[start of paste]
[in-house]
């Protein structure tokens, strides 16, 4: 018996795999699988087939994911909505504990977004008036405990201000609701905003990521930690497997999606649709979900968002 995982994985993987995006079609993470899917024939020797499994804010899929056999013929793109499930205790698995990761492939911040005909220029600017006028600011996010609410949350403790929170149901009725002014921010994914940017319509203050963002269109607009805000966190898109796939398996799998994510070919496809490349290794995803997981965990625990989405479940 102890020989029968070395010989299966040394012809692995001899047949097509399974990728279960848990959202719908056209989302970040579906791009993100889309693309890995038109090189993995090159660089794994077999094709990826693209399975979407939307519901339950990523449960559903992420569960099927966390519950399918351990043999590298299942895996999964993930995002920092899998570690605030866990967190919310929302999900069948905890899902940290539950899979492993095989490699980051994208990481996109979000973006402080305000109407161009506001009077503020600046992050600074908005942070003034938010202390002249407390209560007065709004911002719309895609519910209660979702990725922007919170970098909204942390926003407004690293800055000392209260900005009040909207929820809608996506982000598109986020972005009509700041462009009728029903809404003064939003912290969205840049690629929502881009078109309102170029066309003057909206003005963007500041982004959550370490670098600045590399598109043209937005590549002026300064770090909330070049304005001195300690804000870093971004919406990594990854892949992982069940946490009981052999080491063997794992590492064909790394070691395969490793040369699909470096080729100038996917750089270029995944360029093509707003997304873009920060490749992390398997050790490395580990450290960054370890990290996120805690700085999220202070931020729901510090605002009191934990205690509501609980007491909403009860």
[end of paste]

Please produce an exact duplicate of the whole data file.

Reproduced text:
[in-house]
């Protein structure tokens, strides 16, 4: 018996795999699988087939994911909505504990977004008036405990201000609701905003990521930690497997999606649709979900968002 995982994985993987995006079609993470899917024939020797499994804010899929056999013929793109499930205790698995990761492939911040005909220029600017006028600011996010609410949350403790929170149901009725002014921010994914940017319509203050963002269109607009805000966190898109796939398996799998994510070919496809490349290794995803997981965990625990989405479940 102890020989029968070395010989299966040394012809692995001899047949097509399974990728279960848990959202719908056209989302970040579906791009993100889309693309890995038109090189993995090159660089794994077999094709990826693209399975979407939307519901339950990523449960559903992420569960099927966390519950399918351990043999590298299942895996999964993930995002920092899998570690605030866990967190919310929302999900069948905890899902940290539950899979492993095989490699980051994208990481996109979000973006402080305000109407161009506001009077503020600046992050600074908005942070003034938010202390002249407390209560007065709004911002719309895609519910209660979702990725922007919170970098909204942390926003407004690293800055000392209260900005009040909207929820809608996506982000598109986020972005009509700041462009009728029903809404003064939003912290969205840049690629929502881009078109309102170029066309003057909206003005963007500041982004959550370490670098600045590399598109043209937005590549002026300064770090909330070049304005001195300690804000870093971004919406990594990854892949992982069940946490009981052999080491063997794992590492064909790394070691395969490793040369699909470096080729100038996917750089270029995944360029093509707003997304873009920060490749992390398997050790490395580990450290960054370890990290996120805690700085999220202070931020729901510090605002009191934990205690509501609980007491909403009860």